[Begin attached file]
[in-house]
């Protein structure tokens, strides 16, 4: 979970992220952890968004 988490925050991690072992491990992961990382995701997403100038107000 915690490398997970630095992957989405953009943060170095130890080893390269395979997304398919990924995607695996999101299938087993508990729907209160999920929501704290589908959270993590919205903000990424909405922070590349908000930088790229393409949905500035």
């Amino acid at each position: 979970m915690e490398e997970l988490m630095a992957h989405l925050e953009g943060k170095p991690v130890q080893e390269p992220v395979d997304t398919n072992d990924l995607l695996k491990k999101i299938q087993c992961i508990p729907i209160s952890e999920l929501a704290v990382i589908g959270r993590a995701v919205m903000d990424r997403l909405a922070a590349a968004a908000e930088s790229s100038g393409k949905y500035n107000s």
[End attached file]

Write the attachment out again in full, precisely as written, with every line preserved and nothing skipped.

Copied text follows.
[in-house]
């Protein structure tokens, strides 16, 4: 979970992220952890968004 988490925050991690072992491990992961990382995701997403100038107000 915690490398997970630095992957989405953009943060170095130890080893390269395979997304398919990924995607695996999101299938087993508990729907209160999920929501704290589908959270993590919205903000990424909405922070590349908000930088790229393409949905500035």
């Amino acid at each position: 979970m915690e490398e997970l988490m630095a992957h989405l925050e953009g943060k170095p991690v130890q080893e390269p992220v395979d997304t398919n072992d990924l995607l695996k491990k999101i299938q087993c992961i508990p729907i209160s952890e999920l929501a704290v990382i589908g959270r993590a995701v919205m903000d990424r997403l909405a922070a590349a968004a908000e930088s790229s100038g393409k949905y500035n107000s």